Fast Chat: CEO Discusses Acquisition

Doug Leeds on the $300 million deal and what's next

The $300 million cash deal made Sunday by Barry Diller's IAC/InteractiveCorp to buy will add some necessary content and authority to IAC's reinvented property while making others in the Q&A realm nervous. Adweek sat down with CEO Doug Leeds to talk about the deal, what's next for and how this deal distinguishes them from the dreaded "content farms."

Adweek: IAC came late to the About negotiations. Was this deal due in part to the fact that and made more sense together than Or was this a pure money play and IAC simply outbid?

I honestly have zero idea. That is all hidden behind the so-called wall of secrecy. That's solely on the New York Times Company. I do know we bid what we did because we believe that About will bring the right synergies to our business and we believe they are worth it. I don't know if they cared about the synergies. Our deal was all cash, which may have helped, but I can only speculate. 

You've said that has had its eyes on for a long time. How did you finally come to the decision to buy it?

For us it was about how do we get an answer to content that we can put on Ask that helps you get the whole picture of the story? When we do that, users love us and we have a lot of users. What we don't have is a lot of users who are coming back to us frequently. Our problem is getting people to come back more often, and it became very clear that content was the way to do that. High-quality content, not crap content farm stuff. We started then to look around for high-quality content, and of all the commercial content on the Web, About content is the best. It made a ton of sense to say, "Let's use this content on About and drive that back to Ask while using Ask's users to do the same for About's great stuff."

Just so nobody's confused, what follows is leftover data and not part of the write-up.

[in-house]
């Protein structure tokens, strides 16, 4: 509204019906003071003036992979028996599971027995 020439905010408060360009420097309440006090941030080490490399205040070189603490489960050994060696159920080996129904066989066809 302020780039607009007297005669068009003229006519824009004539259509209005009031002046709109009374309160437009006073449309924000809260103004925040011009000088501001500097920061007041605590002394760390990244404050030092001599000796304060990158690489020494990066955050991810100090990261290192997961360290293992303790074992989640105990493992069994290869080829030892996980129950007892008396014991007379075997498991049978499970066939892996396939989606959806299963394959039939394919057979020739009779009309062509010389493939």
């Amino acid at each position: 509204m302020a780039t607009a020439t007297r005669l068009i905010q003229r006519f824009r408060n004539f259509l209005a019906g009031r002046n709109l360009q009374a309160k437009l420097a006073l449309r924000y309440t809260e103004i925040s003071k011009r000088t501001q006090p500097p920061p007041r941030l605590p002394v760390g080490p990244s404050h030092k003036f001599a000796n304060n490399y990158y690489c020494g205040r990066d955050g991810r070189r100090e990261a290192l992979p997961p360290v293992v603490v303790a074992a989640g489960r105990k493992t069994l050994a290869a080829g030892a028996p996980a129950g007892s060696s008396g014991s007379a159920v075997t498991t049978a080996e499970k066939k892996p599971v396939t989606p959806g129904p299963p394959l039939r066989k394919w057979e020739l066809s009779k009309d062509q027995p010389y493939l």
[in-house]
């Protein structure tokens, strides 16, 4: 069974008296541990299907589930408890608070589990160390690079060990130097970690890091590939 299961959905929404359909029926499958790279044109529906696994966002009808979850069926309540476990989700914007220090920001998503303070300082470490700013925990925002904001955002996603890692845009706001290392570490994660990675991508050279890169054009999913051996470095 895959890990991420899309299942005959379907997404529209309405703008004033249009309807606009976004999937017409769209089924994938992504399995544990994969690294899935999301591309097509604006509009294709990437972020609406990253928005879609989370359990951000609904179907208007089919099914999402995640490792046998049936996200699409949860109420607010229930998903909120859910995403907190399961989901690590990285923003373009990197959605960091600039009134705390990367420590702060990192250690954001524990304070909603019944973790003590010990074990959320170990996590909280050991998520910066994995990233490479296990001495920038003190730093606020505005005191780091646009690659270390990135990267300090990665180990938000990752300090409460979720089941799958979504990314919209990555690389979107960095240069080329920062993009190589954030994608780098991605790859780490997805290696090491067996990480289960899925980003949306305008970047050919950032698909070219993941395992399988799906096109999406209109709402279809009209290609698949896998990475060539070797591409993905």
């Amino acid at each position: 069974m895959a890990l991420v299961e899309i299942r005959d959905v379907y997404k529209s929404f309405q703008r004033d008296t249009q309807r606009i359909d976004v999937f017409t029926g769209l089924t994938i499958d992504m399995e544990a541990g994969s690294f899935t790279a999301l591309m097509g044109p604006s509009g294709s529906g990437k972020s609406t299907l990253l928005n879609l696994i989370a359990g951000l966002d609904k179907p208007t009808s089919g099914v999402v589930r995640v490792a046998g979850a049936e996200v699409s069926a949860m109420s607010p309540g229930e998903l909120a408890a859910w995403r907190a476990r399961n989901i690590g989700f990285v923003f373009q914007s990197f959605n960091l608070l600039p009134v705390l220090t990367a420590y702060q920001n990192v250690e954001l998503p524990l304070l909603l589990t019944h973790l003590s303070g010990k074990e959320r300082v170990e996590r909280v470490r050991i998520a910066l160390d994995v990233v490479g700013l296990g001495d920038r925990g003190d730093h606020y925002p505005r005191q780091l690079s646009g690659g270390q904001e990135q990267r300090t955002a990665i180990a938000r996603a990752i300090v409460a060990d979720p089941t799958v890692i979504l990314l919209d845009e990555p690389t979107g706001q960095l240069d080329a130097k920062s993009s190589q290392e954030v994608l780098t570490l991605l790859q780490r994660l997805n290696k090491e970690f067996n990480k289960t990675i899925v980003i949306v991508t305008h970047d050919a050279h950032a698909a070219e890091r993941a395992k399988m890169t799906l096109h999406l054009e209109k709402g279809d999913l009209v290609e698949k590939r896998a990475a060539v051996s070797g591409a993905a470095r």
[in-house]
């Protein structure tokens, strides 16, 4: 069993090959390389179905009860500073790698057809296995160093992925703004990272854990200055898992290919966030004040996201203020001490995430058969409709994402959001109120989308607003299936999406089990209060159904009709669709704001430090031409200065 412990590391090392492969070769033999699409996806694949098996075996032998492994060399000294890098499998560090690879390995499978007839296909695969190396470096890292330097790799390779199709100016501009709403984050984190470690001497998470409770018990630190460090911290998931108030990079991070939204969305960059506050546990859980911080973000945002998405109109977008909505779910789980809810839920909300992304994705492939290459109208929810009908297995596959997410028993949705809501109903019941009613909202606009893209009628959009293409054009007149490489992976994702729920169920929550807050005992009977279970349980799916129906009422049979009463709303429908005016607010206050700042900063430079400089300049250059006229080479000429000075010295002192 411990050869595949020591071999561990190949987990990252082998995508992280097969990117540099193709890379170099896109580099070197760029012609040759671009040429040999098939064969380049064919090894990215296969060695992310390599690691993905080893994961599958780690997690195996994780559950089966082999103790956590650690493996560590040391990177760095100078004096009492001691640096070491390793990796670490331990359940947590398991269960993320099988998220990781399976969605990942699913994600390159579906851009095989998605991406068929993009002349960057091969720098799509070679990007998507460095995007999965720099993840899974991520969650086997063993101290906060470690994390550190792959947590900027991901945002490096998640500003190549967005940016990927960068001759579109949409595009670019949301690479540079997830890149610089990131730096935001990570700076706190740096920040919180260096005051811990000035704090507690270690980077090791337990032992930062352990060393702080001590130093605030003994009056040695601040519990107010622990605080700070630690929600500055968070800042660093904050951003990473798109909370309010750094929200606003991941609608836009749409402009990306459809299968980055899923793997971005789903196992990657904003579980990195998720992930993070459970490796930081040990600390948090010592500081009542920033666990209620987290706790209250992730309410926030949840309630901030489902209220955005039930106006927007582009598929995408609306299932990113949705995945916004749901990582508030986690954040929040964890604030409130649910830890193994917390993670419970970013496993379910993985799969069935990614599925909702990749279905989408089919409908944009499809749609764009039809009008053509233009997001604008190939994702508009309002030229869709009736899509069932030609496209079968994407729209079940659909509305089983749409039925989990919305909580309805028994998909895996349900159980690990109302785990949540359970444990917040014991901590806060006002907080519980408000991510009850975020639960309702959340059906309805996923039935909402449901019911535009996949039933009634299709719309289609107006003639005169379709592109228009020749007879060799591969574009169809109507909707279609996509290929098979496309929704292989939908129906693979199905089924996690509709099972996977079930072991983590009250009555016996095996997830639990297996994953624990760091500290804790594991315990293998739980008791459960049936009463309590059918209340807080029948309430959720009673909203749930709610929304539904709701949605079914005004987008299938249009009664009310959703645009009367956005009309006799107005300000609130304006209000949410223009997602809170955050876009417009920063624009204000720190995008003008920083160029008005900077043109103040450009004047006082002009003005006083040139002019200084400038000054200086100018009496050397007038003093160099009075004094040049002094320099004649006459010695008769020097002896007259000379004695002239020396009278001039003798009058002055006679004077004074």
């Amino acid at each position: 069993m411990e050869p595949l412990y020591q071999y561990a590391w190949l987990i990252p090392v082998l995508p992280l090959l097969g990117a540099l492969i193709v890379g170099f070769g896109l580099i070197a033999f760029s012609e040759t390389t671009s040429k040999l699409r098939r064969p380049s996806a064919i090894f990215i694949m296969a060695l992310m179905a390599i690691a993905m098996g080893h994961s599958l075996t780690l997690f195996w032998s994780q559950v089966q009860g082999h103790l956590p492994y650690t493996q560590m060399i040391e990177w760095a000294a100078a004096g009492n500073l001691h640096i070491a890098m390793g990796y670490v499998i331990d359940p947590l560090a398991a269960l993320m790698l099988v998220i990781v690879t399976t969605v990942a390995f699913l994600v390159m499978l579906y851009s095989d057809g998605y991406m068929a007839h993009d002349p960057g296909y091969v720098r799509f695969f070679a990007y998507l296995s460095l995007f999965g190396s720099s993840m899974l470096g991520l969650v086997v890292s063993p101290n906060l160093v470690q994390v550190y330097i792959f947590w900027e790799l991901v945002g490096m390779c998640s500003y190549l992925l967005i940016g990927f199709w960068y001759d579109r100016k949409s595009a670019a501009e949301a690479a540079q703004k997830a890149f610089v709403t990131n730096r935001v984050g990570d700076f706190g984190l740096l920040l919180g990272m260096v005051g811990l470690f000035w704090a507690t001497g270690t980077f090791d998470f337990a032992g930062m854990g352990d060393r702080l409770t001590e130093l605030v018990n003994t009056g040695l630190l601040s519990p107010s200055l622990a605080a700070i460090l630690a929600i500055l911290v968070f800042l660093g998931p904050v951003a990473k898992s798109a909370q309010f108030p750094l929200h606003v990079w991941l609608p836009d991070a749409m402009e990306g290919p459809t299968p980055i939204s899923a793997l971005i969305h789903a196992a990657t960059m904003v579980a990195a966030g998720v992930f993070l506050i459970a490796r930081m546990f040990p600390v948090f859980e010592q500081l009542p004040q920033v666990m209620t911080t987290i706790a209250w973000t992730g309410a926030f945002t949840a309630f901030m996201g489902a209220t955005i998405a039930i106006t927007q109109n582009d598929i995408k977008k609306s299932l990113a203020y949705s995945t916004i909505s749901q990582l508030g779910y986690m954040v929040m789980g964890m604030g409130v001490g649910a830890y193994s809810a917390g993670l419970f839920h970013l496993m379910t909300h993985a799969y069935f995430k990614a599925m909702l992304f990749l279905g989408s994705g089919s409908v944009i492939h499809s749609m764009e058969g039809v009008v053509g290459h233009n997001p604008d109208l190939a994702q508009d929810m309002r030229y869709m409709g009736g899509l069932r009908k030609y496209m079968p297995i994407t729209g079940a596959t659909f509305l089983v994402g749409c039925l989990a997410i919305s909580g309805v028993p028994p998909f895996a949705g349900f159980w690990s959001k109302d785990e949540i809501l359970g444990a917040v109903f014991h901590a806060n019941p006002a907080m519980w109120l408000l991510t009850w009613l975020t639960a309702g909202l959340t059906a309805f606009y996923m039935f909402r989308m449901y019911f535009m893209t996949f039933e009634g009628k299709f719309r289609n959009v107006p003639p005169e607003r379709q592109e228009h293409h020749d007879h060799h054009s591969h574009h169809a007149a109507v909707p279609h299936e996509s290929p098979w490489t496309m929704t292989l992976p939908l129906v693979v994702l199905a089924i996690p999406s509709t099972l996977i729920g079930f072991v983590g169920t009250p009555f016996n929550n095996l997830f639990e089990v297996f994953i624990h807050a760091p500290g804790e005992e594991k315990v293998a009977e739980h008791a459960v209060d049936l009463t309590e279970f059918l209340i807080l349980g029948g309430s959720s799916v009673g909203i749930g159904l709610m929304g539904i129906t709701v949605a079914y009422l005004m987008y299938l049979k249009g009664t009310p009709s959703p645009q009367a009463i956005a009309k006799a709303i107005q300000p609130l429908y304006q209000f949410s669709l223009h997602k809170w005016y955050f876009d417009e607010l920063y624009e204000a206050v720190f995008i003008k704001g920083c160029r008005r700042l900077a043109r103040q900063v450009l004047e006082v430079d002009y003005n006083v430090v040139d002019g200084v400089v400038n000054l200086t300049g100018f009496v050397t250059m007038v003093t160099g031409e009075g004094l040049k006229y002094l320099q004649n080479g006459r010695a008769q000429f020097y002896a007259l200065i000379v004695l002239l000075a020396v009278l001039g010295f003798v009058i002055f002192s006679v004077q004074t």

Do you think this traffic plan will help About generate the kind of revenue we were seeing in the past before it took the hit from Google's Panda algorithm?

About has stabilized their business already. They took some hits from Panda, and most of their business comes from search engines now. But their own efforts and new releases from Google to Panda have driven their traffic back to where it was before. They are growing again, and when you include mobile, there is some incredible growth. They solved the declining problem before they bought them. Had About really been declining, we wouldn't have bought them.

So what's next for About?

We've been working hard to build's consumer brand, and I think the same thing can happen for About. One of the things that has really hurt them is that they've been lumped in with these content farms, which they aren't. They're not a content farm; they don't build content trying to reverse-engineer Google's algorithms. They hire experts to write content for users. It's a publishing model. But they haven't focused on their brand. We know how to do that at Ask.

Will there be any merging of the two brands into one comprehensive property?

The brands will stay separate. Ask is kind of like a Q&A library by browsing the stack and looking at the spines and taking a book out whenever you want, but our job at Ask is the place to go for an answer. About is a like a world-class collection of books that we are adding to the library. It makes the library better, but there is still that fundamental difference between the library and the book, which is a reason we're keeping it separated.